Carnegie is a familiar name that instantly brings to mind images of wealth and business success. Other than knowing about the family finances, I didn’t really know much about their personal lives until I received this memoir.
Mental illness is difficult for the one who has it and those who love them. People are a bit more open about it now than they were a few decades ago, but there can still be stigma and shame attached to it. Being in the public eye would, naturally, add a whole new dimension to the struggles of handling and accepting the realities of the illness.
Songs of Three Islands is a beautiful story that will touch your heart. Those who have experienced mental illness in the family will be able to relate to this on a deeply personal level. Those who haven’t will gain empathy and understanding. The struggles and challenges began when she was a child and continued on when she had a daughter of her own. It’s heartwarming to see the love and peace that have come out of these difficult times.
Songs of Three Islands
A Personal Tale of Motherhood and Mental Illness in an Iconic American Family
by Millicent Monks
Pub. date 10/8/13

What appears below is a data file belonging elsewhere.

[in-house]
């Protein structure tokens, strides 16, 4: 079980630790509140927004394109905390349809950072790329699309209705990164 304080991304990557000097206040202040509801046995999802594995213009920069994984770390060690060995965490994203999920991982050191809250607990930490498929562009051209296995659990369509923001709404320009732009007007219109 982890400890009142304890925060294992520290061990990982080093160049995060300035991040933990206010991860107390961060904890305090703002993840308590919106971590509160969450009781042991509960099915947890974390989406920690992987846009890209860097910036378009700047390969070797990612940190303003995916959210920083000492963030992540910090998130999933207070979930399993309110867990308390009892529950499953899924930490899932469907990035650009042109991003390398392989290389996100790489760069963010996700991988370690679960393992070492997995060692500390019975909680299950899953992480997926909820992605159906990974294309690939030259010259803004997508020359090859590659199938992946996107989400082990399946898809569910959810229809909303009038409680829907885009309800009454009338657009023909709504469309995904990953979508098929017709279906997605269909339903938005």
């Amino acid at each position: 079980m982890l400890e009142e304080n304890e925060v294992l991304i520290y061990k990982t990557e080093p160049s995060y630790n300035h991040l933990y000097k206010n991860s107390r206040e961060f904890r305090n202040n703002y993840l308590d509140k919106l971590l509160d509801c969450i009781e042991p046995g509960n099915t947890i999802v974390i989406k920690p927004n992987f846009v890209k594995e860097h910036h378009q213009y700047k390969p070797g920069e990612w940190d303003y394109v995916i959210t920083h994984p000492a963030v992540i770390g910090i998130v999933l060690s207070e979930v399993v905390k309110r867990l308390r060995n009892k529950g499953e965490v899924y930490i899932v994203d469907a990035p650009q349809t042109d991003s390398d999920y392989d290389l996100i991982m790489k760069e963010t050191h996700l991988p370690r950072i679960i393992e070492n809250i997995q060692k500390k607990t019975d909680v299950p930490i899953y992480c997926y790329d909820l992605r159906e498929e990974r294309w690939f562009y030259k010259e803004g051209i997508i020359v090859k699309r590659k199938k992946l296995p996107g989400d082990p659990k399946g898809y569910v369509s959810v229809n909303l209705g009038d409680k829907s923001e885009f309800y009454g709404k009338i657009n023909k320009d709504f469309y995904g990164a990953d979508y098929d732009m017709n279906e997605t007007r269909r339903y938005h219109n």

Description: “Millicent Monks was born into one of the most famous families in America; her great-grandfather was the brother of Andrew Carnegie. Their fabled wealth enabled them to amass great houses and even private islands, but it was a dynasty torn apart by a succession of tragedies: suicide, alcoholism, and extremities of mental illness were passed on from generation to generation. For the women in the family, the consequences of this legacy have been painful. After a difficult childhood, the author’s daughter was diagnosed at the age of eighteen with what is now known as borderline personality disorder, a debilitating mental illness that was for the parents — in the words of the novelist Sebastian Faulks — “a public shame as well as private devastation.” Like all mothers of children afflicted with this condition, Monks suffered from guilt and self-recrimination as she struggled to heal a disease that had no cause but for which she was held responsible.”
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